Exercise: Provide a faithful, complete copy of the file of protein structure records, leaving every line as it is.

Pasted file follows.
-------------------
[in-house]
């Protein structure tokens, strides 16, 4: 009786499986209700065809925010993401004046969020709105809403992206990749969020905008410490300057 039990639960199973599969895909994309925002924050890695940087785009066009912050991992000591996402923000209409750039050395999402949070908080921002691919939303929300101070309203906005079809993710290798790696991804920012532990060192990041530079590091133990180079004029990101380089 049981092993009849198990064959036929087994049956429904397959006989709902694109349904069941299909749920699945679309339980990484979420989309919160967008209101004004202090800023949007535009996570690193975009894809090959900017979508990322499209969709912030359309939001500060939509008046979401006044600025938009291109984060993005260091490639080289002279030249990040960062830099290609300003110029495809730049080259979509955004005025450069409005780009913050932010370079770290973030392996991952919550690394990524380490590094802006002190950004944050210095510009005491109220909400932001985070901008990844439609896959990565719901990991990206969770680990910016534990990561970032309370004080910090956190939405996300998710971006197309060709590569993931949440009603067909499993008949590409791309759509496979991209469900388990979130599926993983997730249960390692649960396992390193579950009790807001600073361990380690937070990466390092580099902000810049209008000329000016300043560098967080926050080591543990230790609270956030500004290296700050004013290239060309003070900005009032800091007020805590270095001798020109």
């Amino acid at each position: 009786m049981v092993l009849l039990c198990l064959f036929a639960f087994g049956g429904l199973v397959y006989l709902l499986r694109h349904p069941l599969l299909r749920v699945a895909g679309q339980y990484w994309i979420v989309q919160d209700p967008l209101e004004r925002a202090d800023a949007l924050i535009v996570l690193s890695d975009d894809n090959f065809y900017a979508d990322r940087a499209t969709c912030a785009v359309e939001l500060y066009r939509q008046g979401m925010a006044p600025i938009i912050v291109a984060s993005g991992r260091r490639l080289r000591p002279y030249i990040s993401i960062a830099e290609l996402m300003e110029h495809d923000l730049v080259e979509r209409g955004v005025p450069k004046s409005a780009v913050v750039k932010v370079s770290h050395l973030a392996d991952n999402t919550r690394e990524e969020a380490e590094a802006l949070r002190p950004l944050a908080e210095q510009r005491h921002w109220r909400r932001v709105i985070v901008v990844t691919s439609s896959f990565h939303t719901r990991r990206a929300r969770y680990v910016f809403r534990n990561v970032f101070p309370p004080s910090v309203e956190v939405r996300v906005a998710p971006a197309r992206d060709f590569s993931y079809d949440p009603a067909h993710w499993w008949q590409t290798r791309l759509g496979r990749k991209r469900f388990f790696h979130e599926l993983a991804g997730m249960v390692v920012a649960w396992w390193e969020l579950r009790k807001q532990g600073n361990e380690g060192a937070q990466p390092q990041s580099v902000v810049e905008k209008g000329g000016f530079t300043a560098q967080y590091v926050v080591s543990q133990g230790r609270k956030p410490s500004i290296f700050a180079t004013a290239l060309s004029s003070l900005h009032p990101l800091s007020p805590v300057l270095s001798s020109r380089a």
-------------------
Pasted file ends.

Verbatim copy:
[in-house]
């Protein structure tokens, strides 16, 4: 009786499986209700065809925010993401004046969020709105809403992206990749969020905008410490300057 039990639960199973599969895909994309925002924050890695940087785009066009912050991992000591996402923000209409750039050395999402949070908080921002691919939303929300101070309203906005079809993710290798790696991804920012532990060192990041530079590091133990180079004029990101380089 049981092993009849198990064959036929087994049956429904397959006989709902694109349904069941299909749920699945679309339980990484979420989309919160967008209101004004202090800023949007535009996570690193975009894809090959900017979508990322499209969709912030359309939001500060939509008046979401006044600025938009291109984060993005260091490639080289002279030249990040960062830099290609300003110029495809730049080259979509955004005025450069409005780009913050932010370079770290973030392996991952919550690394990524380490590094802006002190950004944050210095510009005491109220909400932001985070901008990844439609896959990565719901990991990206969770680990910016534990990561970032309370004080910090956190939405996300998710971006197309060709590569993931949440009603067909499993008949590409791309759509496979991209469900388990979130599926993983997730249960390692649960396992390193579950009790807001600073361990380690937070990466390092580099902000810049209008000329000016300043560098967080926050080591543990230790609270956030500004290296700050004013290239060309003070900005009032800091007020805590270095001798020109």
């Amino acid at each position: 009786m049981v092993l009849l039990c198990l064959f036929a639960f087994g049956g429904l199973v397959y006989l709902l499986r694109h349904p069941l599969l299909r749920v699945a895909g679309q339980y990484w994309i979420v989309q919160d209700p967008l209101e004004r925002a202090d800023a949007l924050i535009v996570l690193s890695d975009d894809n090959f065809y900017a979508d990322r940087a499209t969709c912030a785009v359309e939001l500060y066009r939509q008046g979401m925010a006044p600025i938009i912050v291109a984060s993005g991992r260091r490639l080289r000591p002279y030249i990040s993401i960062a830099e290609l996402m300003e110029h495809d923000l730049v080259e979509r209409g955004v005025p450069k004046s409005a780009v913050v750039k932010v370079s770290h050395l973030a392996d991952n999402t919550r690394e990524e969020a380490e590094a802006l949070r002190p950004l944050a908080e210095q510009r005491h921002w109220r909400r932001v709105i985070v901008v990844t691919s439609s896959f990565h939303t719901r990991r990206a929300r969770y680990v910016f809403r534990n990561v970032f101070p309370p004080s910090v309203e956190v939405r996300v906005a998710p971006a197309r992206d060709f590569s993931y079809d949440p009603a067909h993710w499993w008949q590409t290798r791309l759509g496979r990749k991209r469900f388990f790696h979130e599926l993983a991804g997730m249960v390692v920012a649960w396992w390193e969020l579950r009790k807001q532990g600073n361990e380690g060192a937070q990466p390092q990041s580099v902000v810049e905008k209008g000329g000016f530079t300043a560098q967080y590091v926050v080591s543990q133990g230790r609270k956030p410490s500004i290296f700050a180079t004013a290239l060309s004029s003070l900005h009032p990101l800091s007020p805590v300057l270095s001798s020109r380089a």